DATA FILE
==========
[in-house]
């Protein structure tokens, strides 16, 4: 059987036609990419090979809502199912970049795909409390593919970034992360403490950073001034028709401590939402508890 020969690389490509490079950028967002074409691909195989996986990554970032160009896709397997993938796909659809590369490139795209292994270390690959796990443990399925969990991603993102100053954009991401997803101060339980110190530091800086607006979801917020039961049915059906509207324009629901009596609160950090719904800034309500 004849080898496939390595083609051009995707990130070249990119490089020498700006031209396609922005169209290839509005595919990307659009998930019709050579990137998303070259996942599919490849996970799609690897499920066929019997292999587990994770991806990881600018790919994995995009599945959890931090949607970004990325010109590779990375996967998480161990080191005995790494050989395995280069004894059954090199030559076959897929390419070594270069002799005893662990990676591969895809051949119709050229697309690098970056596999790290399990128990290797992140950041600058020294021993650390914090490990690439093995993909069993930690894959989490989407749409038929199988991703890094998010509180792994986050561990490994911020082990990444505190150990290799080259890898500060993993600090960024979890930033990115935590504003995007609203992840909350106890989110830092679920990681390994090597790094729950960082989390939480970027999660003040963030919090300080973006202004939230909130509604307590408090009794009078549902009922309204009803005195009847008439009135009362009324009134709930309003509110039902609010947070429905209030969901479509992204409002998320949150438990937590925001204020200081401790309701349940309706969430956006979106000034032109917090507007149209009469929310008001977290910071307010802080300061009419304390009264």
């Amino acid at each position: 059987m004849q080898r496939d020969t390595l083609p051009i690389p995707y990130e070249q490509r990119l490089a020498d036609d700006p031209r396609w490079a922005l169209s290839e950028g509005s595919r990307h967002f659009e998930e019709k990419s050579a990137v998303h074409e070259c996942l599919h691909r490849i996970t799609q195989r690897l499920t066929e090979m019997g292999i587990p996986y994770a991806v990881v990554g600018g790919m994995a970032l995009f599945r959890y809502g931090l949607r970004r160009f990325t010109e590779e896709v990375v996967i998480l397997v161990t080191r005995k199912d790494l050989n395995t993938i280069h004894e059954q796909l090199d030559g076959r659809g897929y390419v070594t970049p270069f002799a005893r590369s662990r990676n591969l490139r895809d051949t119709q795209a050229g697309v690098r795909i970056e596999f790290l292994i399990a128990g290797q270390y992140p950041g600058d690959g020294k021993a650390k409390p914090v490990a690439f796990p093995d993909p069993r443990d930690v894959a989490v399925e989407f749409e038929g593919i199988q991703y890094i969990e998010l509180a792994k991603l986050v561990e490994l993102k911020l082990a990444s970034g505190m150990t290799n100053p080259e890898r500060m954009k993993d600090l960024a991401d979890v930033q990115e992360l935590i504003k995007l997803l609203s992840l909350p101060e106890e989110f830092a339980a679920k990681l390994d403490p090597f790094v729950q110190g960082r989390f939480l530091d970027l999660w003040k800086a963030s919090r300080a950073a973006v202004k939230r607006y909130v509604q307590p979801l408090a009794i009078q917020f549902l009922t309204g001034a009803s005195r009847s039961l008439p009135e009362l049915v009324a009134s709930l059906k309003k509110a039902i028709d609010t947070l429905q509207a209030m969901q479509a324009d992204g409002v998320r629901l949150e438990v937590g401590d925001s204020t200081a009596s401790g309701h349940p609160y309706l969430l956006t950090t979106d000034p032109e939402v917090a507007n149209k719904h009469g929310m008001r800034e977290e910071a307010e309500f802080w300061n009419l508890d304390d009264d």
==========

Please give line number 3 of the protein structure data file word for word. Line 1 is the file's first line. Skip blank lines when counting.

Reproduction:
């Amino acid at each position: 059987m004849q080898r496939d020969t390595l083609p051009i690389p995707y990130e070249q490509r990119l490089a020498d036609d700006p031209r396609w490079a922005l169209s290839e950028g509005s595919r990307h967002f659009e998930e019709k990419s050579a990137v998303h074409e070259c996942l599919h691909r490849i996970t799609q195989r690897l499920t066929e090979m019997g292999i587990p996986y994770a991806v990881v990554g600018g790919m994995a970032l995009f599945r959890y809502g931090l949607r970004r160009f990325t010109e590779e896709v990375v996967i998480l397997v161990t080191r005995k199912d790494l050989n395995t993938i280069h004894e059954q796909l090199d030559g076959r659809g897929y390419v070594t970049p270069f002799a005893r590369s662990r990676n591969l490139r895809d051949t119709q795209a050229g697309v690098r795909i970056e596999f790290l292994i399990a128990g290797q270390y992140p950041g600058d690959g020294k021993a650390k409390p914090v490990a690439f796990p093995d993909p069993r443990d930690v894959a989490v399925e989407f749409e038929g593919i199988q991703y890094i969990e998010l509180a792994k991603l986050v561990e490994l993102k911020l082990a990444s970034g505190m150990t290799n100053p080259e890898r500060m954009k993993d600090l960024a991401d979890v930033q990115e992360l935590i504003k995007l997803l609203s992840l909350p101060e106890e989110f830092a339980a679920k990681l390994d403490p090597f790094v729950q110190g960082r989390f939480l530091d970027l999660w003040k800086a963030s919090r300080a950073a973006v202004k939230r607006y909130v509604q307590p979801l408090a009794i009078q917020f549902l009922t309204g001034a009803s005195r009847s039961l008439p009135e009362l049915v009324a009134s709930l059906k309003k509110a039902i028709d609010t947070l429905q509207a209030m969901q479509a324009d992204g409002v998320r629901l949150e438990v937590g401590d925001s204020t200081a009596s401790g309701h349940p609160y309706l969430l956006t950090t979106d000034p032109e939402v917090a507007n149209k719904h009469g929310m008001r800034e977290e910071a307010e309500f802080w300061n009419l508890d304390d009264d």